Sleep Loses Out for Many Hooked on Video Games

Willingness to delay bedtime may point to addiction, researchers say

Please note: This article was published more than one year ago. The facts and conclusions presented may have since changed and may no longer be accurate. And "More information" links may no longer work. Questions about personal health should always be referred to a physician or other health care professional.

FRIDAY, June 17, 2016 (HealthDay News) -- Are video games like "Bloodborne," "Fallout" and "Call of Duty" worth losing sleep over? For plenty of gamers, the answer is yes.

A new study of almost 1,000 gamers finds many will sacrifice sleep to continue playing, suggesting video games are addictive for some people, the researchers said.

"Our data shows that video gaming is quite an important factor that frequently leads to missed sleep for 67 percent of gamers," said study lead author Brandy Roane, director of the Sleep Research Lab at the University of North Texas Health Science Center.

"Additionally, the reasons provided by gamers for their choice to delay their bedtime strongly supports the inclusion of video gaming as an addictive behavior," Roane said in an American Academy of Sleep Medicine news release.

Researchers analyzed online survey results from 963 gamers in the United States, average age 29, who said they had played video games in the previous week.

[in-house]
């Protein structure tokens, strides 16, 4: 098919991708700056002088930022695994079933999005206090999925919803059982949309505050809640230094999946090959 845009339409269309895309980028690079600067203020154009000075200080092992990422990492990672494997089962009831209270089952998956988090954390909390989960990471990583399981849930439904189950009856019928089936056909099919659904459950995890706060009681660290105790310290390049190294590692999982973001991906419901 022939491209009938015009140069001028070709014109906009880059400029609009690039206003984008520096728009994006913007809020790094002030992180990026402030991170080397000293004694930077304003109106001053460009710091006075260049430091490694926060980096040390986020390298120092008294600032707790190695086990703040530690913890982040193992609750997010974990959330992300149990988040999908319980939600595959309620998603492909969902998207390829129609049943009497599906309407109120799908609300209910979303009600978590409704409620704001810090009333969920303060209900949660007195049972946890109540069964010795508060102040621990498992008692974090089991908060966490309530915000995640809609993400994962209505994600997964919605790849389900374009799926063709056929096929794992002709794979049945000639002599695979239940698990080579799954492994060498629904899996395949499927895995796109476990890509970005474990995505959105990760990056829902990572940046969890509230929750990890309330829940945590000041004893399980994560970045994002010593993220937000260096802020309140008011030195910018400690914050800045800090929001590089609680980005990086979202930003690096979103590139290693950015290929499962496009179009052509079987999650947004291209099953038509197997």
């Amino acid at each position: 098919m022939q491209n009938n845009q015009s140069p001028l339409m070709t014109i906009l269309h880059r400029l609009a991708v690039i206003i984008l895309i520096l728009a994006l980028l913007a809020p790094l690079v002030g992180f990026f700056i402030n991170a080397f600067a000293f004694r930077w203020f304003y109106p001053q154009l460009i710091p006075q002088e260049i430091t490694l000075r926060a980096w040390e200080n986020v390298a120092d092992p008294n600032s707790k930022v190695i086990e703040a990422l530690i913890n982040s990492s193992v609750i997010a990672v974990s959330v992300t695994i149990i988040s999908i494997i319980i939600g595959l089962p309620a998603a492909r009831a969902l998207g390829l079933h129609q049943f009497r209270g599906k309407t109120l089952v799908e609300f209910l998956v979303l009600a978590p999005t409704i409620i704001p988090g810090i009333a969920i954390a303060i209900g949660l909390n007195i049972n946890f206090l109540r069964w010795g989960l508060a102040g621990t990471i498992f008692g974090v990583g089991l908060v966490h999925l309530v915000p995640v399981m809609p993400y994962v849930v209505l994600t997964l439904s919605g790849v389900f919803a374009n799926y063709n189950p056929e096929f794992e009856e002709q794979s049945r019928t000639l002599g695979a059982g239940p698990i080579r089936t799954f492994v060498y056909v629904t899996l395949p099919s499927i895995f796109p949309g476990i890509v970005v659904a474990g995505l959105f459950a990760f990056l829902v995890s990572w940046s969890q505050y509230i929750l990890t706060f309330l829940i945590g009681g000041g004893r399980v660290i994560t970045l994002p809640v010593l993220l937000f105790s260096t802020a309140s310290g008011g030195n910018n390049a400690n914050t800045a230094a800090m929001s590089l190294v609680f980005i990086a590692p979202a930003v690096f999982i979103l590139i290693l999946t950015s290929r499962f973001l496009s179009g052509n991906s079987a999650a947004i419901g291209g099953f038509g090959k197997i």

On average, the gamers delayed going to bed 36 percent of the nights they played video games. The average delay was 101 minutes. They played video games close to five nights a week on average, the researchers found.

While the study can't prove that playing games into the wee hours means you're hooked, it suggests a possible link between the two.

"These findings provide further insight into factors that influence individuals' decision making when determining if they should get sufficient sleep," Roane said.

The findings were published in the journal Sleep and presented June 13 at a meeting of the Associated Professional Sleep Societies in Denver.

More information

The U.S. National Institute on Drug Abuse has more about video game addiction.

SOURCE: American Academy of Sleep Medicine, news release, June 13, 2016


Last Updated: